“It’s actually surreal that it’s finally out,” Beck Hansen says of his 13th album, “Colors.” “It’s the longest time from inception to release I’ve ever had. It’s been like a rebirth.”

Beck knows a thing or two about renewals. As alternative rock’s shape-shifting outlier, the 47-year-old has constantly sidestepped expectation. From his early and accidental Gen X-defining slacker anthem “Loser” (1994) to his sun-kissed melancholic Grammy Award-winning album “Morning Phase” (2014), Beck has worn many masks: ironic musical magpie (“Odelay,” 1996), libidinous funkateer (“Midnite Vultures,” 1999), desolate balladeer (“Sea Change,” 2002). He’s written for film, collaborated with pop royalty (Lady Gaga, P!NK) and sang onstage with Taylor Swift. David Bowie was an admirer, although even pop’s ultimate chameleon never released an album of sheet music, like Beck’s 2012 book “Song Reader,” and encouraged fans to make their own versions of unrecorded tracks.

Beck speaks to me from Los Angeles. In conversation he has a surprisingly deep drawl and is measured, occasionally laconic. “Colors” is the precise opposite. Representing Beck’s first unabashed foray into sleek, shiny, exuberant pop music, it is yet another left-field transition.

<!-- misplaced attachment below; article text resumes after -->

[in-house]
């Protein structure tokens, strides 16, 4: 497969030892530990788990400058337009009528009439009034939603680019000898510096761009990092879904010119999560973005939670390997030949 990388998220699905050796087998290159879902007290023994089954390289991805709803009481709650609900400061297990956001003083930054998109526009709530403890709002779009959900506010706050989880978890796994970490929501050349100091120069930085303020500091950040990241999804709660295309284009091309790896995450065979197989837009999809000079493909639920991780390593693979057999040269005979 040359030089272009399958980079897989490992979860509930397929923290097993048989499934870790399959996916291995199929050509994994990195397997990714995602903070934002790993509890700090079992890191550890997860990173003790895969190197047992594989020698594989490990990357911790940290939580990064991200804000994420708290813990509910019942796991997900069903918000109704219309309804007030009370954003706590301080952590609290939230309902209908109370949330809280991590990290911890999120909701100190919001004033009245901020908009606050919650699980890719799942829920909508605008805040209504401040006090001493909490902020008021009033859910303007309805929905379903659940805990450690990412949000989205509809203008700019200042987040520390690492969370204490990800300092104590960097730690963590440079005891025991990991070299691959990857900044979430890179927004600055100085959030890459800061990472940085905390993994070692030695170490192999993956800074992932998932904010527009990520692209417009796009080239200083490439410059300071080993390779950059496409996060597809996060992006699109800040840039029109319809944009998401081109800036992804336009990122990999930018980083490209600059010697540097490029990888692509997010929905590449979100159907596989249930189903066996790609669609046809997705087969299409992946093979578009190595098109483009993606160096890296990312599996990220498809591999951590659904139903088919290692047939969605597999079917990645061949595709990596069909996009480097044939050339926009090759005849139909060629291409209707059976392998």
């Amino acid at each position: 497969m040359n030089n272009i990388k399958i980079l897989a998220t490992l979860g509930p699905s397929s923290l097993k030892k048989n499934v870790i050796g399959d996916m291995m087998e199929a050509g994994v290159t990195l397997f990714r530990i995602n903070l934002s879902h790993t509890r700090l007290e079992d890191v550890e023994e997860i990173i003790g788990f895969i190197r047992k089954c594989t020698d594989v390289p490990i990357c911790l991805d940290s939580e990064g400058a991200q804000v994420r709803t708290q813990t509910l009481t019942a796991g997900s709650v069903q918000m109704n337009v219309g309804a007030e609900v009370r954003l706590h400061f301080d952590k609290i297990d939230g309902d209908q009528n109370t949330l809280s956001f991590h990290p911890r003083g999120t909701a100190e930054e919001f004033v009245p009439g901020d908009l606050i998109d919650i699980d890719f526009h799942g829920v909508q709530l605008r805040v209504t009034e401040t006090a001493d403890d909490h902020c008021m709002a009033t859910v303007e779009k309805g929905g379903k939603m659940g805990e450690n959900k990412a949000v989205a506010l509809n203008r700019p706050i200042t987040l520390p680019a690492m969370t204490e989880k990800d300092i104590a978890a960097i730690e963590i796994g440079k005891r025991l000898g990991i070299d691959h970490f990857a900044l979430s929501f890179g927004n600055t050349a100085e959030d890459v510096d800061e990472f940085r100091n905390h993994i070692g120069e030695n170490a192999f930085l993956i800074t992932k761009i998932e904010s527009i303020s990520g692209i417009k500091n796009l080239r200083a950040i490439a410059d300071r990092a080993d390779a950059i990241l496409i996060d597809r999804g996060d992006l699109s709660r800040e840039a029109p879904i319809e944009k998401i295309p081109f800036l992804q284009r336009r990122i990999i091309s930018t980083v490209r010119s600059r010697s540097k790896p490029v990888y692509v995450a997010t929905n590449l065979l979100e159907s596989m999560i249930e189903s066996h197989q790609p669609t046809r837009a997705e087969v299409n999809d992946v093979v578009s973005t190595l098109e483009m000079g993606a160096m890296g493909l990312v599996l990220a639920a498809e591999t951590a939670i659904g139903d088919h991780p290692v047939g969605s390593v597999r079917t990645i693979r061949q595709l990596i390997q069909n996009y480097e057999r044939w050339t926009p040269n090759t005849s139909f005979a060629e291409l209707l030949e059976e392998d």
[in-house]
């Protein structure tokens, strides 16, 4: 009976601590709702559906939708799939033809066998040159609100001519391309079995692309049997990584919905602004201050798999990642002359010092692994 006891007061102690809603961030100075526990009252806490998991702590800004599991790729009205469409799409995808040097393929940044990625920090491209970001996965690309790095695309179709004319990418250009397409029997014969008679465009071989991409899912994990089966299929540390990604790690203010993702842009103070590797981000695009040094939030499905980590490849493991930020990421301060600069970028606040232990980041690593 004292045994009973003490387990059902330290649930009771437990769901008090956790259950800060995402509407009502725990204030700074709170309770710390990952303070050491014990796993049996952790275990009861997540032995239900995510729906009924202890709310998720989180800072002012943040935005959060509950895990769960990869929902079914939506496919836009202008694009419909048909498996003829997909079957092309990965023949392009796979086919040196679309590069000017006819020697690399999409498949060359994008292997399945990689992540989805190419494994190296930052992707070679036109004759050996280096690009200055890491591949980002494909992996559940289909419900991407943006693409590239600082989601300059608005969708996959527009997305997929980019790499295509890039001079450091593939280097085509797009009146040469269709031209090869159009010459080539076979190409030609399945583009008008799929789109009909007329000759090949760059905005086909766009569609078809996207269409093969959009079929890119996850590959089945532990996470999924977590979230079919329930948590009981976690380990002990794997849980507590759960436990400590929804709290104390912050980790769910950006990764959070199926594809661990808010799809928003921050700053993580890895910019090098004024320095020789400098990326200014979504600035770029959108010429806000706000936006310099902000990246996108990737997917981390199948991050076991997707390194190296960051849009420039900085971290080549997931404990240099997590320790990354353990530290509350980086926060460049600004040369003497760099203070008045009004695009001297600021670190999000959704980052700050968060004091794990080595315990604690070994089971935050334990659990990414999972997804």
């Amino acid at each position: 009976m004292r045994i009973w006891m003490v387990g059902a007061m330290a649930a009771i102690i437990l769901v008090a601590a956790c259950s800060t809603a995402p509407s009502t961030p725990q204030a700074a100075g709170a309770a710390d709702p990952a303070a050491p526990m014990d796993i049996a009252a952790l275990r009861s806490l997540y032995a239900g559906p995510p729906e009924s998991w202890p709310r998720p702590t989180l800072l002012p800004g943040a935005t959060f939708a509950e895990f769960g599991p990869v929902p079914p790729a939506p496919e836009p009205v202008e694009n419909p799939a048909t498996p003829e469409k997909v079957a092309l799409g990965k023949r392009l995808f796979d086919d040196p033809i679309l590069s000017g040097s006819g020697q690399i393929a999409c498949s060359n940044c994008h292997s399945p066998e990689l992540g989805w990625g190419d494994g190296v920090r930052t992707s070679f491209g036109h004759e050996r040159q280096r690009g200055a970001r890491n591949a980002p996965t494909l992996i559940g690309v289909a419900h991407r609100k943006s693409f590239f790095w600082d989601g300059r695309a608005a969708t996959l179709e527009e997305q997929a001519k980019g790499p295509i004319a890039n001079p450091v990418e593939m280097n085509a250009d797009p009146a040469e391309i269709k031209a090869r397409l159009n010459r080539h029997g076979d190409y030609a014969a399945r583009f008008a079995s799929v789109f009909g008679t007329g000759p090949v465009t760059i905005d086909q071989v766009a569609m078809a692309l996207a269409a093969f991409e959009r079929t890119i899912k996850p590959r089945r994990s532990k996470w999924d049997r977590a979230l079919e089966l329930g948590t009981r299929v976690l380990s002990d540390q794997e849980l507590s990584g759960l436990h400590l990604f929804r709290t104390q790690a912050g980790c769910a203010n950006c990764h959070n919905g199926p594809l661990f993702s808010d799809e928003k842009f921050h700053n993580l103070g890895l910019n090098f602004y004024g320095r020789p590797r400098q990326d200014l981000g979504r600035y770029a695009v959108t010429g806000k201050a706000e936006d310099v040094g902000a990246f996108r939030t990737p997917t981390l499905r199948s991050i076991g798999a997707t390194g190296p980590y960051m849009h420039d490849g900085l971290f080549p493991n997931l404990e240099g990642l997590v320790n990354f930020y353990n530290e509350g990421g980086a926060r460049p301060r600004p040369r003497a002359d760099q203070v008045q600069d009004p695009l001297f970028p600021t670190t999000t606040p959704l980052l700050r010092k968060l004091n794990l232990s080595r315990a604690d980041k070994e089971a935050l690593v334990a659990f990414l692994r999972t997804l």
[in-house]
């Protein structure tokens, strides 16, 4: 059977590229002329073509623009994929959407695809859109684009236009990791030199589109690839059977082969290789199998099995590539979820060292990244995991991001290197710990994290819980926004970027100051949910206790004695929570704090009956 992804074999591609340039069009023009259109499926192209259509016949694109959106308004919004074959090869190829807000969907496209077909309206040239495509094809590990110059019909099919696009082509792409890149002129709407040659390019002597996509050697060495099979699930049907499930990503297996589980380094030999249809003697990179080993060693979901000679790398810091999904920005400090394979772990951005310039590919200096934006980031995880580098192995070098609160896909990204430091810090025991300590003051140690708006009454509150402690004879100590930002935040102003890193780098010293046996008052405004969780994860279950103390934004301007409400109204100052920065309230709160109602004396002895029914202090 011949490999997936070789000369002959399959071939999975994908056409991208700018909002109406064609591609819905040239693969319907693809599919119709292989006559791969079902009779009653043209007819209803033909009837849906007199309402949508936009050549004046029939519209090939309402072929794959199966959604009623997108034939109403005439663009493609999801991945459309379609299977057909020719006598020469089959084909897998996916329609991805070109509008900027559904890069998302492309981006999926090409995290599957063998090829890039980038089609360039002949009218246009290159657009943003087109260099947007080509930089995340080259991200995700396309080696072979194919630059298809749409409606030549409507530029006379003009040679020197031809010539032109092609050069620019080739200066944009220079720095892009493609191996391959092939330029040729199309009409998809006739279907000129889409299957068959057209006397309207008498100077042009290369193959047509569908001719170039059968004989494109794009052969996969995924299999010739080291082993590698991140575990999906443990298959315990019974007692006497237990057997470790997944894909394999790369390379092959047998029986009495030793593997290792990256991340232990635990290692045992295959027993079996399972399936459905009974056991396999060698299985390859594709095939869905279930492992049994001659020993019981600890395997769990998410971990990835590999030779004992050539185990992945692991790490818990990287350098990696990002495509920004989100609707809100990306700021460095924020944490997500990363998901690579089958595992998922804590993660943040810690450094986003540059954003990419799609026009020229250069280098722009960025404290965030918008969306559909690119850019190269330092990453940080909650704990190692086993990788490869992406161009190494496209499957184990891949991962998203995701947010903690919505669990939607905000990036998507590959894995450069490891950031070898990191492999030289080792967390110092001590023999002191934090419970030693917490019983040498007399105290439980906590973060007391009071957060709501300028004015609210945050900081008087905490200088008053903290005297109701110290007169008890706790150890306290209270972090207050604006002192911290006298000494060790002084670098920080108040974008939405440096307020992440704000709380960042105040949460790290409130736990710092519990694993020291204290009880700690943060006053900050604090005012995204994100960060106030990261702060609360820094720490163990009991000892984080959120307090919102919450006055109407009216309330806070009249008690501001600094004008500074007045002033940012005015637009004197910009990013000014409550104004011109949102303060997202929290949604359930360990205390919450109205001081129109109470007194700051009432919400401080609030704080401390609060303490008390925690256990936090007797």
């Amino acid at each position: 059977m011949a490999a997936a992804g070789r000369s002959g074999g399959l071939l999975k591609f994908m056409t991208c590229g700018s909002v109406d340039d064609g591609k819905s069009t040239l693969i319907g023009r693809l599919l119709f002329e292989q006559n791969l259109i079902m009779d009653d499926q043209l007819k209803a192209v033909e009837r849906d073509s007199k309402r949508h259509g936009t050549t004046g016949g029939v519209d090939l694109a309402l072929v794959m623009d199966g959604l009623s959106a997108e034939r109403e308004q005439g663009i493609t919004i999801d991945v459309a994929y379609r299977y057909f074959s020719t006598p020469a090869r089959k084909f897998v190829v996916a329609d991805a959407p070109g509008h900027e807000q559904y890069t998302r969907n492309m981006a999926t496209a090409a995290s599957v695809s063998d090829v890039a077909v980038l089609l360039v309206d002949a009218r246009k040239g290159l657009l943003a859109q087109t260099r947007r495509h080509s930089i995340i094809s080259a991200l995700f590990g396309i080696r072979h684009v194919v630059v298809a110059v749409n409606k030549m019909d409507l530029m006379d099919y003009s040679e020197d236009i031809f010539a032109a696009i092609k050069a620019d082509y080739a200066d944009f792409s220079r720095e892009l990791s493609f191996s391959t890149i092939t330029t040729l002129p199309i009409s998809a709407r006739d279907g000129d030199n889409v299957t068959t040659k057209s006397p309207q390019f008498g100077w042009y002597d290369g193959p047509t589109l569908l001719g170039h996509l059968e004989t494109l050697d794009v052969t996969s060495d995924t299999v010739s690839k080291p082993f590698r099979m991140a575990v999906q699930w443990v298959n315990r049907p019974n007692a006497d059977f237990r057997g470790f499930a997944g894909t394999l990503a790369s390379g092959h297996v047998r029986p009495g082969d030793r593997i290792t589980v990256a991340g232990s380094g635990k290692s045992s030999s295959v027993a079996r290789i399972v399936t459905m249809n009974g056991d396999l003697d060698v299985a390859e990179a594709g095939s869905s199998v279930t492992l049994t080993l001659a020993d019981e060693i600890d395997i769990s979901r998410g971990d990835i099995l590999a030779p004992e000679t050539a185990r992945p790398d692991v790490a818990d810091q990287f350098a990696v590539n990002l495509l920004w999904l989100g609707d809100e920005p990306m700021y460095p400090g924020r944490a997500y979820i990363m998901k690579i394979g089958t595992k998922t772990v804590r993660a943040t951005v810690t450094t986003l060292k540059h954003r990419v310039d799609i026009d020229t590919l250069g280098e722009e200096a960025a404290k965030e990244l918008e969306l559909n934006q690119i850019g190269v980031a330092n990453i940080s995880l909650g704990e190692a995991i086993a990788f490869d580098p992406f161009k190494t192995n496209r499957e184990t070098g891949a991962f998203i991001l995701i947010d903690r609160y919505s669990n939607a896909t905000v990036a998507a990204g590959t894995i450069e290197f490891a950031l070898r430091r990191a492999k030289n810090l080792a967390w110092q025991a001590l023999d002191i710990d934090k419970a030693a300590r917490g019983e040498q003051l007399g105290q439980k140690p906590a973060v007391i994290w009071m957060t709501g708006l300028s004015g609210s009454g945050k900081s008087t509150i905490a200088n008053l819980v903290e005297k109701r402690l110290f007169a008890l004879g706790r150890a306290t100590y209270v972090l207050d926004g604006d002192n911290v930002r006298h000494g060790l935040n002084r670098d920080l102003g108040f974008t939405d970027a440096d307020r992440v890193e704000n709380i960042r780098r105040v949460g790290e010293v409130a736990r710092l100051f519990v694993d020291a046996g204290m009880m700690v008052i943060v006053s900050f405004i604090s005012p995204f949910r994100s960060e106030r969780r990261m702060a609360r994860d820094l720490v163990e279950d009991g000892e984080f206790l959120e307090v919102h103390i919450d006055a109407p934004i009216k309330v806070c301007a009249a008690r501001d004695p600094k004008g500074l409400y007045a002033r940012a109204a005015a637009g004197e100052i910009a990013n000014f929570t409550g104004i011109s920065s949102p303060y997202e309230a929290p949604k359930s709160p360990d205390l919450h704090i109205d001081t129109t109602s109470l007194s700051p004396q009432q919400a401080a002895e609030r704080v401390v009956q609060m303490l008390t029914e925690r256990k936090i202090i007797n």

“I think I’ve had glimpses of it in the past,” he says, “but I wanted that sound for a whole record.” If “Morning Phase” was ageless, “Colors” exists in the here and now: Its electronic beats and ecstatic choruses aren’t bothered about tomorrow; it wants to get down tonight.

If all this sounds throwaway, the album’s gestation was painstaking. When he sheepishly accepted the best album Grammy from Prince in 2015 (only to be disrupted by a rather less sheepish Kanye West protesting Beyonce’s loss) Beck was already two years into creating “Colors.”

“I felt very strongly a few years ago I wanted to put out something which had a lot of light, brightness and energy, like a giant positive wave of sound. That’s what I was drawn to,” he says. “We’d been covering Michael Jackson, Bowie, The Clash in our shows, and I wanted that kind of exuberant music.” He pauses. “But it was much harder than I thought.”

With long-time cohort, producer Greg Kurstin (Adele, Sia), Beck worked on tracks “to the point of madness” to prove something to himself, and to others.

“I got tired of so many journalists saying to me ‘Your lyrics are dark and moody,’ so as an exercise I set out to see what it would be like to make something more light and how that would effect the music,” he says.

There are occasional flashes of the cut-and-paste Beckisms of yore (“standing on the lawn doing jiu-jitsu/ girl in a bikini with the Lamborghini Shih Tzu”) but much of “Colors” is love-happy stuff (“I just wanna stay up all night with you”; “it’s just another perfect night/ we’re gonna take it around the world”).

Response to “Colors” has been varied: Some feel that Beck has ceded too much of his boundary-pushing DNA by aping current trends. He insists that’s not what he’s doing.